A former Columbus teacher accused of touching two of his students inappropriately has a new attorney.
Freddy Leon Wilson, 62, of 2785 Castlewood Road, Columbus, fired his previous attorney the day his trial was set to begin in Delaware County Common Pleas Court earlier this month.
Prosecutors say Wilson, a former chess instructor at the Prep Academy School’s Polaris campus, touched two students inappropriately during lessons.
Wilson was in court Monday for a status conference to ensure that he had retained a new attorney. Court documents indicate that Wilson has retained Bradley Koffel, a criminal defense attorney from The Koffel Law Firm in Columbus.
Koffel joined the case on Oct. 23 and has filed motions to obtain discovery in the case, as well as a bill of particulars from prosecutors, detailing exactly the crimes Wilson is accused of.
Koffel is scheduled to defend Wilson at a trial on Jan. 5.
Wilson has pleaded not guilty to the three counts of gross sexual imposition, which are third-degree felonies. The charges carry a school-zone specification that would add two years of prison on each charge to a prison sentence, if Wilson is convicted.
Prosecutors allege Wilson touched two students under the age of 10 during chess lessons. The offenses are alleged to have occurred in both Delaware and Franklin counties.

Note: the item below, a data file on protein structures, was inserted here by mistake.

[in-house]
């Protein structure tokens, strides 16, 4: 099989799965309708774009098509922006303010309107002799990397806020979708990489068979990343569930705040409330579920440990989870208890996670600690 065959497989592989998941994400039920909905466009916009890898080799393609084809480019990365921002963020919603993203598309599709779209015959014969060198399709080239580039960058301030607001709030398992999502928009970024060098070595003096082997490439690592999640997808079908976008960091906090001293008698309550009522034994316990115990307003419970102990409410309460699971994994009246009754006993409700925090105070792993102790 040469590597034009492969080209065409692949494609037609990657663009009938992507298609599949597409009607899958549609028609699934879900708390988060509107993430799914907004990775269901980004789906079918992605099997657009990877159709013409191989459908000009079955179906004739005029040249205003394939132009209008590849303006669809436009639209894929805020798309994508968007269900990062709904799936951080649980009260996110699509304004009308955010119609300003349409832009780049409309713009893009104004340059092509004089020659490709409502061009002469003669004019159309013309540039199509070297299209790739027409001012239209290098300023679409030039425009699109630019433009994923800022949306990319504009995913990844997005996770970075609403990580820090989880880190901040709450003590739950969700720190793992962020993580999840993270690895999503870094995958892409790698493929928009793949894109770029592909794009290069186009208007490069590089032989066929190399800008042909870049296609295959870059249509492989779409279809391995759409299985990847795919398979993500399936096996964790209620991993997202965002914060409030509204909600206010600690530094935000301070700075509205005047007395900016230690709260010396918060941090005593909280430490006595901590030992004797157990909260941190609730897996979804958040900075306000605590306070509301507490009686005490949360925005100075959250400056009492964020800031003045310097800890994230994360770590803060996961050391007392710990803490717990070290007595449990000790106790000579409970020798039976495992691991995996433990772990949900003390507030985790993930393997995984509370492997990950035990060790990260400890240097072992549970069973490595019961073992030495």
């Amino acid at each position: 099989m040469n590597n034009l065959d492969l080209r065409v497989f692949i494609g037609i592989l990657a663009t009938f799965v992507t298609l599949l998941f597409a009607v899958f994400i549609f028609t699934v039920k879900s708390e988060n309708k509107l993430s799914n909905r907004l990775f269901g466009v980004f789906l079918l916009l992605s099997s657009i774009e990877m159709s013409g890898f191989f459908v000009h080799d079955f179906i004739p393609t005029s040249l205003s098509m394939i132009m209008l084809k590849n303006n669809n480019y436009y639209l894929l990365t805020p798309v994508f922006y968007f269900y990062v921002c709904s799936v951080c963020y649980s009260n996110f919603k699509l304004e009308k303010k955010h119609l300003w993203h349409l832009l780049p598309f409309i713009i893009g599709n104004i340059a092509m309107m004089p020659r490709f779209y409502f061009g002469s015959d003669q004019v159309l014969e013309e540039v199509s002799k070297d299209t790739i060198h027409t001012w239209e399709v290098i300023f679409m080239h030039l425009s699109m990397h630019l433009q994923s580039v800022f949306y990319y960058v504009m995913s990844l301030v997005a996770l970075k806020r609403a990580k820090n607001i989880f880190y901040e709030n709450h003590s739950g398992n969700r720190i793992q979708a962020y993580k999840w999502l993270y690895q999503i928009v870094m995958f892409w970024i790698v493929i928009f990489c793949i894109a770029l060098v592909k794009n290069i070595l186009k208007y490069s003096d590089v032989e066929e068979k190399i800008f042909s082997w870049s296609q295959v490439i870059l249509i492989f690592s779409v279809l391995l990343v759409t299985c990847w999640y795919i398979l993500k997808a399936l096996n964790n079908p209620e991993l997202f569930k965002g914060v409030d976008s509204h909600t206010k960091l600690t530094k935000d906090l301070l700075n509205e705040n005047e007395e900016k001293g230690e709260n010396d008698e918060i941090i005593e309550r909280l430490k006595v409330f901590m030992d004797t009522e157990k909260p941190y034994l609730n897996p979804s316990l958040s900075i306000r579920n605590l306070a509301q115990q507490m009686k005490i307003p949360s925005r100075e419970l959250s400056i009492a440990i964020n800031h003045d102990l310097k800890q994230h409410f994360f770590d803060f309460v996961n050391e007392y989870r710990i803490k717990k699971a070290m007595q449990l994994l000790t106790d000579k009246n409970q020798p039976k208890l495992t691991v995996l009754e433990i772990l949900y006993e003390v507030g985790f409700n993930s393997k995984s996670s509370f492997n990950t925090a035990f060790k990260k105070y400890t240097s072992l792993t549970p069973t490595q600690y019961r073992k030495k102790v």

Wilson was set to stand trial on Oct. 6 but agreed to change his plea the week before. However, at the change-of-plea hearing, Wilson told Judge Everett Krueger that he never wanted to take the deal and had “lost total confidence” in his then-attorney, Diane Menashe.
Menashe told Krueger the details of the rejected plea deal, which involved Wilson pleading guilty to three counts of attempted gross sexual imposition. Assistant prosecuting attorney Douglas Dumolt said the deal would remove the legal requirement of prison time but said the prosecutor’s office would still recommend prison.
Menashe said Wilson had asked her to work out a deal in which both the defense and the prosecution would jointly recommend probation instead of prison time. Menashe said Wilson’s request was unrealistic and the deal she worked out with Dumolt was the best arrangement possible.
Krueger said it was clear that scheduling a change of plea and then firing Menashe on the day his trial was set to begin was a deliberate move to allow Wilson to postpone the trial after Krueger denied a motion to continue it in September.
Krueger said Wilson had left the court no choice but to continue the trial.
Dumolt said prosecutors may be taking Wilson’s case to a Delaware County grand jury again to pursue a rape charge. One of the victims later said she was penetrated by Wilson, Dumolt said.